COVID-19: STEMI with VF Arrest

This is the third COVID-19 case that we are publishing to provide simulation tools to healthcare providers during the 2020 Coronavirus pandemic. It involves an unexpected cardiac arrest in a suspected COVID positive patient.

This case was written by Drs. Krista Dowhos and Alim Nagji for use to assess and improve team preparedness to care for a COVID positive patient in cardiac arrest.

Dr. Krista Dowhos is a 2nd year Family Medicine resident at McMaster’s Kitchener-Waterloo distributed campus. She is passionate about medical education, especially simulation-based medical education and the production of infographics for knowledge translation in Emergency Medicine.

Dr. Alim Nagji is an ER staff physician at Joseph Brant Hospital (JBH) and St. Joseph Healthcare Hamilton. He is the Director of Emergency Medicine Clerkship for McMaster University and the Director of Simulation Learning and Clinical Teaching Unit for JBH. He has interests in medical education, simulation and global health. Send him your favourite meme on twitter (@alimnagji)

Why It Matters

Outbreaks of novel respiratory illnesses occur with some regularity (e.g. Severe Acute Respiratory Syndrome (SARS) and Middle-East Respiratory Syndrome (MERS)). With world travel being a modern reality, disease spread can happen quickly requiring careful infection control practices. COVID-19 (aka 2019-nCoV) was first detected in Wuhan, China in December 2019 and has since been declared a pandemic by the WHO (see this link for further information).

The COVID-19 worldwide pandemic has overwhelmed healthcare systems in many countries and led to catastrophic loss of life. Many healthcare providers have been exposed and infected in the course of their work and protocols to protect providers have been rapidly evolving. Simulation is being used to test and improve systems in place for infection control, PPE, and management of exposure to COVID-19.

This simulation case tests the response to an unexpected cardiac arrest, and the ability of the staff to stay safe while caring for a critically ill patient. At the time of publishing, there is not a single consensus approach to code blue in the suspected or confirmed COVID-19 patient. However, in this case, we explore an approach that maximizes the protection of healthcare providers.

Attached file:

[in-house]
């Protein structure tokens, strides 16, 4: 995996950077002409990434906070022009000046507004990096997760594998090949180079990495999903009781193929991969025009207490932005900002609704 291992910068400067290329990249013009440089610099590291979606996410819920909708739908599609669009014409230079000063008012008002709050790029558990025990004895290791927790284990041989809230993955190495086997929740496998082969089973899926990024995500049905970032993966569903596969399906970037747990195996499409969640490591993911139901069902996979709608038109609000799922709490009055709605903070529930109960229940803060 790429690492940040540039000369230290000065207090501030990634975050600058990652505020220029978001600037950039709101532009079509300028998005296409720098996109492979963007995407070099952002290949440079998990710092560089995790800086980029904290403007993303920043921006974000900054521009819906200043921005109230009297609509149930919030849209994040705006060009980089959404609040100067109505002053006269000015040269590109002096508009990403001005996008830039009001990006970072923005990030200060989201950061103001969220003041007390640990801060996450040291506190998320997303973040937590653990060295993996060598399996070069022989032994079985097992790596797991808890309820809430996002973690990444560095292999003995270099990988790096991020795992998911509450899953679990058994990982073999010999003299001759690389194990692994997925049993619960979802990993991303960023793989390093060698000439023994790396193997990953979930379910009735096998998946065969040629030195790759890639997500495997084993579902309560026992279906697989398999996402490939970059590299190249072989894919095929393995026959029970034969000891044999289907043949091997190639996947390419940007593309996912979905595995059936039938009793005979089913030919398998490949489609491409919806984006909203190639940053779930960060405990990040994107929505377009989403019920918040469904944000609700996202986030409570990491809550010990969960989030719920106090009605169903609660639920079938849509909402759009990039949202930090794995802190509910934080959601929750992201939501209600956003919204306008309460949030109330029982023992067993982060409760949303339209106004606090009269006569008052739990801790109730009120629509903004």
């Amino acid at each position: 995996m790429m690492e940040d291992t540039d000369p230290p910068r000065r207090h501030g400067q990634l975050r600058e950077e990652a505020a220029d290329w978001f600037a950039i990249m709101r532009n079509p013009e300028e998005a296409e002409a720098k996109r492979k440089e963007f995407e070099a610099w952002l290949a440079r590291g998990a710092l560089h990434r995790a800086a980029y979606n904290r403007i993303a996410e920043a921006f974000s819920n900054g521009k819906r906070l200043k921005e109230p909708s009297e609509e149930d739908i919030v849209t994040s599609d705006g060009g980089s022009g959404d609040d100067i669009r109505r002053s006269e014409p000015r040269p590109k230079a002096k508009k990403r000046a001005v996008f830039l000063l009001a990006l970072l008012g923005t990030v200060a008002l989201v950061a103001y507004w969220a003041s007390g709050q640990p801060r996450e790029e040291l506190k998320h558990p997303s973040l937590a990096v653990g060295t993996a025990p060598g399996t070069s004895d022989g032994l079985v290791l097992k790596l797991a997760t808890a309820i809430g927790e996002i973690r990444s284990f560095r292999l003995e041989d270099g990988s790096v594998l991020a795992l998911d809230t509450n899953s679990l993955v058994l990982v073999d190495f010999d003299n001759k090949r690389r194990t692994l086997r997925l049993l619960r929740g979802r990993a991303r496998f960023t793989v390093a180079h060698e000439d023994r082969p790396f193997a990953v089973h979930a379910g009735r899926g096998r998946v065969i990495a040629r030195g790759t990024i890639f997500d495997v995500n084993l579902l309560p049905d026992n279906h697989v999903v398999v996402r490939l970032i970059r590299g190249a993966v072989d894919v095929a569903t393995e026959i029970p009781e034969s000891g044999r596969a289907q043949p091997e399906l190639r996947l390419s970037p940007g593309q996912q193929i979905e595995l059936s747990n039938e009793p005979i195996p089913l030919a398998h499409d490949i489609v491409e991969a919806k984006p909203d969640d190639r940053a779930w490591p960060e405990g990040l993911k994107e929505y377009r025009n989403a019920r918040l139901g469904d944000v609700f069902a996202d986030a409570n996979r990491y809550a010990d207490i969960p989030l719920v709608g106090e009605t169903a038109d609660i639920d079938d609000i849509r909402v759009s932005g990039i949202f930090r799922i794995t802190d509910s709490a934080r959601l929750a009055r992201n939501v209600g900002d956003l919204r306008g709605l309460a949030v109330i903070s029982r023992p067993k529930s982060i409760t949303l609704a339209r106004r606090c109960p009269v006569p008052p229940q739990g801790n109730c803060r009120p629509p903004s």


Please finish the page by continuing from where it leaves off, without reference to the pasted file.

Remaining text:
Clinical Vignette

A 50-year old woman presents to the emergency department with 1.5 hours of chest pain and left arm heaviness. She works at a long term care facility where she has been caring for COVID-19 positive patients. She has had two days of mild URTI symptoms. She looks moderately unwell and has been placed in a resuscitation room with droplet/contact precautions.

Case Summary

This 50-year old woman presents with typical cardiac chest pain and high suspicion for COVID-19. Her ECG shows an anterior STEMI. The team will start performing the initial work-up and management of a patient with STEMI. While this is occurring, the patient suffers a VF arrest. The team will need to go through the ACLS algorithm while taking all precautions required in caring for a patient with suspected COVID.

Download the case here: COVID STEMI and VF Arrest

ECG for the Case

Source: https://litfl.com/anterior-myocardial-infarction-ecg-library/

COVID-19: Ambulatory Care

Last week’s case featured a critically ill patient with COVID-19. However, not all patients will present that sick, and not always to a tertiary care centre. In a follow-up case, this patient presents moderately unwell and is a good case to use in an ambulatory care setting such as an urgent care or clinic.

This case was written by Dr. Alex Chorley, a staff emergency physician at Hamilton Health Sciences in Hamilton, Ontario. The case is part of the ongoing in situ simulation project designed to discover and fix or mitigate latent safety threats in the Emergency Department. (To learn more about using in situ simulation for quality improvement, read our previous two-part blog post.)